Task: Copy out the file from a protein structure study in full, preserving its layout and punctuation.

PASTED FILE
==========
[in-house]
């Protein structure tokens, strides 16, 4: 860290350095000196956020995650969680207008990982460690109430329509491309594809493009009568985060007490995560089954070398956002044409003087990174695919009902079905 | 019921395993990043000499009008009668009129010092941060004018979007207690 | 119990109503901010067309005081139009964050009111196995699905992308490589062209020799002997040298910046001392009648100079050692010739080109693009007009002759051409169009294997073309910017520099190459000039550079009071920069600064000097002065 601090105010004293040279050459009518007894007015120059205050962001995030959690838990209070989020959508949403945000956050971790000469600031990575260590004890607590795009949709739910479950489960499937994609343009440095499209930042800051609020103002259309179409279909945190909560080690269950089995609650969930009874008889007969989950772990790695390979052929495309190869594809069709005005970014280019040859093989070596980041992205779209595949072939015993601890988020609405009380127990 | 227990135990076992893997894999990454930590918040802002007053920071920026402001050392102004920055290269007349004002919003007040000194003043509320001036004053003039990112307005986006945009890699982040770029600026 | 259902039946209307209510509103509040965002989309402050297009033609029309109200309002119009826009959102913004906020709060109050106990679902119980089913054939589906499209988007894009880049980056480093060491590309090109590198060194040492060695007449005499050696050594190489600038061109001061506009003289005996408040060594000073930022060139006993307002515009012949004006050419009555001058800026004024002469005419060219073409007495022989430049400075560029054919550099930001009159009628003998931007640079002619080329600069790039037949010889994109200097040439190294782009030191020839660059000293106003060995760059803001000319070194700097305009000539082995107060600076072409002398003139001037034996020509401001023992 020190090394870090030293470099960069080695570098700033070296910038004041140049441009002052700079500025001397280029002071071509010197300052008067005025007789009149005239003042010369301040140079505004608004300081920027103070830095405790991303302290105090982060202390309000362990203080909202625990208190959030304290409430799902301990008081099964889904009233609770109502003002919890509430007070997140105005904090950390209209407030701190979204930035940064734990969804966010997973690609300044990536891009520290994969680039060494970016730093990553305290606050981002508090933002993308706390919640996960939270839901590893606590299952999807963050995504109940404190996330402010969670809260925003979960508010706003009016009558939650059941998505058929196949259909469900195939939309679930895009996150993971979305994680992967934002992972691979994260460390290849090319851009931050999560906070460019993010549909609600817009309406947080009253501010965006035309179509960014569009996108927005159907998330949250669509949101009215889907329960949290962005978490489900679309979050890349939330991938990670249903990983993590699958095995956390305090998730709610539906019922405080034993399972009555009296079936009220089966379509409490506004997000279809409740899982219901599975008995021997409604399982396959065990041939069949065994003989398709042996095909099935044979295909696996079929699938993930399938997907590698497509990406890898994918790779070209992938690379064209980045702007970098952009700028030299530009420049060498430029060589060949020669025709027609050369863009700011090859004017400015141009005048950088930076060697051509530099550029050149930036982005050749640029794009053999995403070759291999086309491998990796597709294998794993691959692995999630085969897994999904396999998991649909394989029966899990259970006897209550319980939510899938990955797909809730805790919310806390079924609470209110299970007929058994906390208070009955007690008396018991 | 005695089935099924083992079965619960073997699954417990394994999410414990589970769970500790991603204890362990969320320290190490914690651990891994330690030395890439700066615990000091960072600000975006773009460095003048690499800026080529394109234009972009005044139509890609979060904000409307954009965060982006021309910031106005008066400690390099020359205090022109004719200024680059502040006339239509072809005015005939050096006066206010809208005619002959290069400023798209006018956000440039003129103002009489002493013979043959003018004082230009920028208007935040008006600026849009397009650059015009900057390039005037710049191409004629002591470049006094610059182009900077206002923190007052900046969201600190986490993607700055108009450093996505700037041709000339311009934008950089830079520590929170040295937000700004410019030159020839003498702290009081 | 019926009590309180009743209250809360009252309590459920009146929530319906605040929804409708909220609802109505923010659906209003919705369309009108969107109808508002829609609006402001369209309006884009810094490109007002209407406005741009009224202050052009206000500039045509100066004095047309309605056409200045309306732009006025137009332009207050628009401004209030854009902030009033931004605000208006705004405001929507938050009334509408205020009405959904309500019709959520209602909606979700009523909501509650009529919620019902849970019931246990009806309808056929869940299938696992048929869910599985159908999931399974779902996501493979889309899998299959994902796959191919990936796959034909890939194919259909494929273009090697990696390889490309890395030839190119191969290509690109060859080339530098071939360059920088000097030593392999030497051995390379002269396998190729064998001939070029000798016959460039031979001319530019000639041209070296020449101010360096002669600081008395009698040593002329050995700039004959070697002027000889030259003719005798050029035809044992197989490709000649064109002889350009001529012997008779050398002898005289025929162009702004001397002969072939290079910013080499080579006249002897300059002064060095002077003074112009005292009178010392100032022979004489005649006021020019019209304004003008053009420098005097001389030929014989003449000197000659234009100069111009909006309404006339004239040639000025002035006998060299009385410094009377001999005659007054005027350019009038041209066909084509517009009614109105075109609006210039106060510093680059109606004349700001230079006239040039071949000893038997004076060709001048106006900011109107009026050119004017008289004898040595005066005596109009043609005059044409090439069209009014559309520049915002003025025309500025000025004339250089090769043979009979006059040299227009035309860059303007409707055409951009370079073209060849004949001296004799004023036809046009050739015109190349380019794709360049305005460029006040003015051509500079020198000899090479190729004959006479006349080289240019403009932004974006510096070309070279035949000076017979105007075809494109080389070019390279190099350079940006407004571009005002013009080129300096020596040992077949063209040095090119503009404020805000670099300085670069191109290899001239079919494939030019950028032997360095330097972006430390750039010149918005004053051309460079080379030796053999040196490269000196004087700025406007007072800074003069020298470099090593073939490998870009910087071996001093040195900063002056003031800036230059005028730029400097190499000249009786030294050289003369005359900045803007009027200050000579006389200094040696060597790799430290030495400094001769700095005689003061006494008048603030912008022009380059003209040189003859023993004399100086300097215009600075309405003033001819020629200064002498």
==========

[in-house]
């Protein structure tokens, strides 16, 4: 860290350095000196956020995650969680207008990982460690109430329509491309594809493009009568985060007490995560089954070398956002044409003087990174695919009902079905 | 019921395993990043000499009008009668009129010092941060004018979007207690 | 119990109503901010067309005081139009964050009111196995699905992308490589062209020799002997040298910046001392009648100079050692010739080109693009007009002759051409169009294997073309910017520099190459000039550079009071920069600064000097002065 601090105010004293040279050459009518007894007015120059205050962001995030959690838990209070989020959508949403945000956050971790000469600031990575260590004890607590795009949709739910479950489960499937994609343009440095499209930042800051609020103002259309179409279909945190909560080690269950089995609650969930009874008889007969989950772990790695390979052929495309190869594809069709005005970014280019040859093989070596980041992205779209595949072939015993601890988020609405009380127990 | 227990135990076992893997894999990454930590918040802002007053920071920026402001050392102004920055290269007349004002919003007040000194003043509320001036004053003039990112307005986006945009890699982040770029600026 | 259902039946209307209510509103509040965002989309402050297009033609029309109200309002119009826009959102913004906020709060109050106990679902119980089913054939589906499209988007894009880049980056480093060491590309090109590198060194040492060695007449005499050696050594190489600038061109001061506009003289005996408040060594000073930022060139006993307002515009012949004006050419009555001058800026004024002469005419060219073409007495022989430049400075560029054919550099930001009159009628003998931007640079002619080329600069790039037949010889994109200097040439190294782009030191020839660059000293106003060995760059803001000319070194700097305009000539082995107060600076072409002398003139001037034996020509401001023992 020190090394870090030293470099960069080695570098700033070296910038004041140049441009002052700079500025001397280029002071071509010197300052008067005025007789009149005239003042010369301040140079505004608004300081920027103070830095405790991303302290105090982060202390309000362990203080909202625990208190959030304290409430799902301990008081099964889904009233609770109502003002919890509430007070997140105005904090950390209209407030701190979204930035940064734990969804966010997973690609300044990536891009520290994969680039060494970016730093990553305290606050981002508090933002993308706390919640996960939270839901590893606590299952999807963050995504109940404190996330402010969670809260925003979960508010706003009016009558939650059941998505058929196949259909469900195939939309679930895009996150993971979305994680992967934002992972691979994260460390290849090319851009931050999560906070460019993010549909609600817009309406947080009253501010965006035309179509960014569009996108927005159907998330949250669509949101009215889907329960949290962005978490489900679309979050890349939330991938990670249903990983993590699958095995956390305090998730709610539906019922405080034993399972009555009296079936009220089966379509409490506004997000279809409740899982219901599975008995021997409604399982396959065990041939069949065994003989398709042996095909099935044979295909696996079929699938993930399938997907590698497509990406890898994918790779070209992938690379064209980045702007970098952009700028030299530009420049060498430029060589060949020669025709027609050369863009700011090859004017400015141009005048950088930076060697051509530099550029050149930036982005050749640029794009053999995403070759291999086309491998990796597709294998794993691959692995999630085969897994999904396999998991649909394989029966899990259970006897209550319980939510899938990955797909809730805790919310806390079924609470209110299970007929058994906390208070009955007690008396018991 | 005695089935099924083992079965619960073997699954417990394994999410414990589970769970500790991603204890362990969320320290190490914690651990891994330690030395890439700066615990000091960072600000975006773009460095003048690499800026080529394109234009972009005044139509890609979060904000409307954009965060982006021309910031106005008066400690390099020359205090022109004719200024680059502040006339239509072809005015005939050096006066206010809208005619002959290069400023798209006018956000440039003129103002009489002493013979043959003018004082230009920028208007935040008006600026849009397009650059015009900057390039005037710049191409004629002591470049006094610059182009900077206002923190007052900046969201600190986490993607700055108009450093996505700037041709000339311009934008950089830079520590929170040295937000700004410019030159020839003498702290009081 | 019926009590309180009743209250809360009252309590459920009146929530319906605040929804409708909220609802109505923010659906209003919705369309009108969107109808508002829609609006402001369209309006884009810094490109007002209407406005741009009224202050052009206000500039045509100066004095047309309605056409200045309306732009006025137009332009207050628009401004209030854009902030009033931004605000208006705004405001929507938050009334509408205020009405959904309500019709959520209602909606979700009523909501509650009529919620019902849970019931246990009806309808056929869940299938696992048929869910599985159908999931399974779902996501493979889309899998299959994902796959191919990936796959034909890939194919259909494929273009090697990696390889490309890395030839190119191969290509690109060859080339530098071939360059920088000097030593392999030497051995390379002269396998190729064998001939070029000798016959460039031979001319530019000639041209070296020449101010360096002669600081008395009698040593002329050995700039004959070697002027000889030259003719005798050029035809044992197989490709000649064109002889350009001529012997008779050398002898005289025929162009702004001397002969072939290079910013080499080579006249002897300059002064060095002077003074112009005292009178010392100032022979004489005649006021020019019209304004003008053009420098005097001389030929014989003449000197000659234009100069111009909006309404006339004239040639000025002035006998060299009385410094009377001999005659007054005027350019009038041209066909084509517009009614109105075109609006210039106060510093680059109606004349700001230079006239040039071949000893038997004076060709001048106006900011109107009026050119004017008289004898040595005066005596109009043609005059044409090439069209009014559309520049915002003025025309500025000025004339250089090769043979009979006059040299227009035309860059303007409707055409951009370079073209060849004949001296004799004023036809046009050739015109190349380019794709360049305005460029006040003015051509500079020198000899090479190729004959006479006349080289240019403009932004974006510096070309070279035949000076017979105007075809494109080389070019390279190099350079940006407004571009005002013009080129300096020596040992077949063209040095090119503009404020805000670099300085670069191109290899001239079919494939030019950028032997360095330097972006430390750039010149918005004053051309460079080379030796053999040196490269000196004087700025406007007072800074003069020298470099090593073939490998870009910087071996001093040195900063002056003031800036230059005028730029400097190499000249009786030294050289003369005359900045803007009027200050000579006389200094040696060597790799430290030495400094001769700095005689003061006494008048603030912008022009380059003209040189003859023993004399100086300097215009600075309405003033001819020629200064002498």